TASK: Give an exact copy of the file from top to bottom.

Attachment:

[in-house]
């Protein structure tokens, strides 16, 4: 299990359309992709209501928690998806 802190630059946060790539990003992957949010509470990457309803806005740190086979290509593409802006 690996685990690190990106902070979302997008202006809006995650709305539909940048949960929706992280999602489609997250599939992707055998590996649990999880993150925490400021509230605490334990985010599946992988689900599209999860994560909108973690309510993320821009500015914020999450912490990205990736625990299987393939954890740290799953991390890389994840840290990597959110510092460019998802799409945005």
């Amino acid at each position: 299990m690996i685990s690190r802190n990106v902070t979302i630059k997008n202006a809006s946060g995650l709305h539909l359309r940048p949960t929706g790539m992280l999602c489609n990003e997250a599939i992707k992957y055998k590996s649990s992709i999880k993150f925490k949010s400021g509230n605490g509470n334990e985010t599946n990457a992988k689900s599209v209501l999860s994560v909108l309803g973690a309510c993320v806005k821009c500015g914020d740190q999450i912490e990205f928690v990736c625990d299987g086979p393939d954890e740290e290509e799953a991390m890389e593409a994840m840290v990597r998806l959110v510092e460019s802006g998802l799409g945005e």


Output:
[in-house]
């Protein structure tokens, strides 16, 4: 299990359309992709209501928690998806 802190630059946060790539990003992957949010509470990457309803806005740190086979290509593409802006 690996685990690190990106902070979302997008202006809006995650709305539909940048949960929706992280999602489609997250599939992707055998590996649990999880993150925490400021509230605490334990985010599946992988689900599209999860994560909108973690309510993320821009500015914020999450912490990205990736625990299987393939954890740290799953991390890389994840840290990597959110510092460019998802799409945005």
């Amino acid at each position: 299990m690996i685990s690190r802190n990106v902070t979302i630059k997008n202006a809006s946060g995650l709305h539909l359309r940048p949960t929706g790539m992280l999602c489609n990003e997250a599939i992707k992957y055998k590996s649990s992709i999880k993150f925490k949010s400021g509230n605490g509470n334990e985010t599946n990457a992988k689900s599209v209501l999860s994560v909108l309803g973690a309510c993320v806005k821009c500015g914020d740190q999450i912490e990205f928690v990736c625990d299987g086979p393939d954890e740290e290509e799953a991390m890389e593409a994840m840290v990597r998806l959110v510092e460019s802006g998802l799409g945005e």